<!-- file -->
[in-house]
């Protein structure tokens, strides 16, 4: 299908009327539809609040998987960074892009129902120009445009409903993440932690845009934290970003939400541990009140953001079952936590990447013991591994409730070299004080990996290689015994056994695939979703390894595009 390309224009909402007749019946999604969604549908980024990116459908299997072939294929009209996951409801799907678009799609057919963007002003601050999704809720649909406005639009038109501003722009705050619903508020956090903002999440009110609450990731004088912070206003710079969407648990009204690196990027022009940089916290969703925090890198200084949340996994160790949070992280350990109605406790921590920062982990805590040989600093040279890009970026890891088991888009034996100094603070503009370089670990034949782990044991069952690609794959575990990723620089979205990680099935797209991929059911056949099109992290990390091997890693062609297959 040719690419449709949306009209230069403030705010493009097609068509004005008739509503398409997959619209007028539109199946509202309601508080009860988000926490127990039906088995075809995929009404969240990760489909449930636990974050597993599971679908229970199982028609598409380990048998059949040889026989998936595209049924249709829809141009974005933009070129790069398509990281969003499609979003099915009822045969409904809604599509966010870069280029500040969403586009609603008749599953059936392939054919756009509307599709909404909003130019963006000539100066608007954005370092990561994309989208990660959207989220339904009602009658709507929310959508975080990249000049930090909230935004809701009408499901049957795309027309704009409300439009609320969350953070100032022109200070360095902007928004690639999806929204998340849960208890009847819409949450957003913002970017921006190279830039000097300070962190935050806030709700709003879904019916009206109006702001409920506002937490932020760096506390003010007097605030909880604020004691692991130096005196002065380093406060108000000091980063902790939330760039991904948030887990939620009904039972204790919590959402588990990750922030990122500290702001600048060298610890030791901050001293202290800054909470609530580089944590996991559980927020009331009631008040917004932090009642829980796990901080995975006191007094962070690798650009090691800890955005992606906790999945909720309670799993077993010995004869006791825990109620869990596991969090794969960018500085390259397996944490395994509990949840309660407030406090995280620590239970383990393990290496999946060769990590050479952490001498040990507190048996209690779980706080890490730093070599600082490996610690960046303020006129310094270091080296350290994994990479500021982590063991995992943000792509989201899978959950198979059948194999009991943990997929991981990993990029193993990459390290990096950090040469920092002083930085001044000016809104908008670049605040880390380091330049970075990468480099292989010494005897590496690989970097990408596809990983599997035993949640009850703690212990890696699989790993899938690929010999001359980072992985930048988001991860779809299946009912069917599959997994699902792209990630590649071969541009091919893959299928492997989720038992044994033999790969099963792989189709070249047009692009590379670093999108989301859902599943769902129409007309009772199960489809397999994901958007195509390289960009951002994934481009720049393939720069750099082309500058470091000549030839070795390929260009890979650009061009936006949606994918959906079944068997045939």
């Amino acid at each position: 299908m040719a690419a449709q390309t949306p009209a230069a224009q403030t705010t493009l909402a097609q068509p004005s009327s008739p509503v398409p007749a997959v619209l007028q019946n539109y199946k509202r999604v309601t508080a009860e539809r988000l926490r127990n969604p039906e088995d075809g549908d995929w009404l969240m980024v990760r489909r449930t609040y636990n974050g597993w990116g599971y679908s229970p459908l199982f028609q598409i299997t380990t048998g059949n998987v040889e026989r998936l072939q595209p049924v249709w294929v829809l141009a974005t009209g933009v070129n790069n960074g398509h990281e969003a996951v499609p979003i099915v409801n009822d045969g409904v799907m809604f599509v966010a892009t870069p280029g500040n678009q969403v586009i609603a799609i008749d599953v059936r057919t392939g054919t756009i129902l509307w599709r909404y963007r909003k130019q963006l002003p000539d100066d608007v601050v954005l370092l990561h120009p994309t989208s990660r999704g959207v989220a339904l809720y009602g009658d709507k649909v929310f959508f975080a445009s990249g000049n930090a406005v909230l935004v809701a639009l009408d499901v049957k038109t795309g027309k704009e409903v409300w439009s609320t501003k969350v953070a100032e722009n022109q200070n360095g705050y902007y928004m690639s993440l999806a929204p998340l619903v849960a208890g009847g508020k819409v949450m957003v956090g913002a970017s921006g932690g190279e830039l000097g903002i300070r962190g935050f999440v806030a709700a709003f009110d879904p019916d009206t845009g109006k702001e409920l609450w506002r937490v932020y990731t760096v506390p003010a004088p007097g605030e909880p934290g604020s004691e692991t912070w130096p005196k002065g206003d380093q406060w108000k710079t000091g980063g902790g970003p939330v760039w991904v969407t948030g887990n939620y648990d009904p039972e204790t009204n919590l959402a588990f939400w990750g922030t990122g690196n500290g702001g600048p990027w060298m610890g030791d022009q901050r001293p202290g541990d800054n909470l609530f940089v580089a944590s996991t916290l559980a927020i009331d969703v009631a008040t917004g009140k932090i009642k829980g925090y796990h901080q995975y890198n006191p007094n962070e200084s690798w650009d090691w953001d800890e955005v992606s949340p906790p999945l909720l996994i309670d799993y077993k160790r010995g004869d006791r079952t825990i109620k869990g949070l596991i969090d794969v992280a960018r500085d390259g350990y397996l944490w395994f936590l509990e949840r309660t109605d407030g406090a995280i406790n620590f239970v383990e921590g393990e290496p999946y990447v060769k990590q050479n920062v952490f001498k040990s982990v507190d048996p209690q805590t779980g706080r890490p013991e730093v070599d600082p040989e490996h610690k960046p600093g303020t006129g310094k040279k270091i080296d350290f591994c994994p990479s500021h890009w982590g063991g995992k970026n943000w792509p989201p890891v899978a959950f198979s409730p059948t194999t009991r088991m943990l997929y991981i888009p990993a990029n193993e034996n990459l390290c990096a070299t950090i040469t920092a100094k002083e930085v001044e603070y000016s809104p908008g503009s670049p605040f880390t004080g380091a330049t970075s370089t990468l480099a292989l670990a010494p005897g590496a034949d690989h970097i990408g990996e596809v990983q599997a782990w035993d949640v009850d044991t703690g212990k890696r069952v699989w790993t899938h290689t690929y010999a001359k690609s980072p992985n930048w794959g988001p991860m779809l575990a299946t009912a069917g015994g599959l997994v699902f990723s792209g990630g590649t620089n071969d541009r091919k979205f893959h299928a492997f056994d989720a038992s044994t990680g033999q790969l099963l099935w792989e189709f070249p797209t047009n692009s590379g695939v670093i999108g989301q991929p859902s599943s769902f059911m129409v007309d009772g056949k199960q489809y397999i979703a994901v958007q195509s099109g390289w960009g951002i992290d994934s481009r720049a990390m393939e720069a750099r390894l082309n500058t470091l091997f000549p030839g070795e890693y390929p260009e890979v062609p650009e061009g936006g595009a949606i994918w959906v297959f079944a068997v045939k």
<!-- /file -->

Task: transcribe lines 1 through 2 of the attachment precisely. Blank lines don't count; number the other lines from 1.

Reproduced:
[in-house]
């Protein structure tokens, strides 16, 4: 299908009327539809609040998987960074892009129902120009445009409903993440932690845009934290970003939400541990009140953001079952936590990447013991591994409730070299004080990996290689015994056994695939979703390894595009 390309224009909402007749019946999604969604549908980024990116459908299997072939294929009209996951409801799907678009799609057919963007002003601050999704809720649909406005639009038109501003722009705050619903508020956090903002999440009110609450990731004088912070206003710079969407648990009204690196990027022009940089916290969703925090890198200084949340996994160790949070992280350990109605406790921590920062982990805590040989600093040279890009970026890891088991888009034996100094603070503009370089670990034949782990044991069952690609794959575990990723620089979205990680099935797209991929059911056949099109992290990390091997890693062609297959 040719690419449709949306009209230069403030705010493009097609068509004005008739509503398409997959619209007028539109199946509202309601508080009860988000926490127990039906088995075809995929009404969240990760489909449930636990974050597993599971679908229970199982028609598409380990048998059949040889026989998936595209049924249709829809141009974005933009070129790069398509990281969003499609979003099915009822045969409904809604599509966010870069280029500040969403586009609603008749599953059936392939054919756009509307599709909404909003130019963006000539100066608007954005370092990561994309989208990660959207989220339904009602009658709507929310959508975080990249000049930090909230935004809701009408499901049957795309027309704009409300439009609320969350953070100032022109200070360095902007928004690639999806929204998340849960208890009847819409949450957003913002970017921006190279830039000097300070962190935050806030709700709003879904019916009206109006702001409920506002937490932020760096506390003010007097605030909880604020004691692991130096005196002065380093406060108000000091980063902790939330760039991904948030887990939620009904039972204790919590959402588990990750922030990122500290702001600048060298610890030791901050001293202290800054909470609530580089944590996991559980927020009331009631008040917004932090009642829980796990901080995975006191007094962070690798650009090691800890955005992606906790999945909720309670799993077993010995004869006791825990109620869990596991969090794969960018500085390259397996944490395994509990949840309660407030406090995280620590239970383990393990290496999946060769990590050479952490001498040990507190048996209690779980706080890490730093070599600082490996610690960046303020006129310094270091080296350290994994990479500021982590063991995992943000792509989201899978959950198979059948194999009991943990997929991981990993990029193993990459390290990096950090040469920092002083930085001044000016809104908008670049605040880390380091330049970075990468480099292989010494005897590496690989970097990408596809990983599997035993949640009850703690212990890696699989790993899938690929010999001359980072992985930048988001991860779809299946009912069917599959997994699902792209990630590649071969541009091919893959299928492997989720038992044994033999790969099963792989189709070249047009692009590379670093999108989301859902599943769902129409007309009772199960489809397999994901958007195509390289960009951002994934481009720049393939720069750099082309500058470091000549030839070795390929260009890979650009061009936006949606994918959906079944068997045939």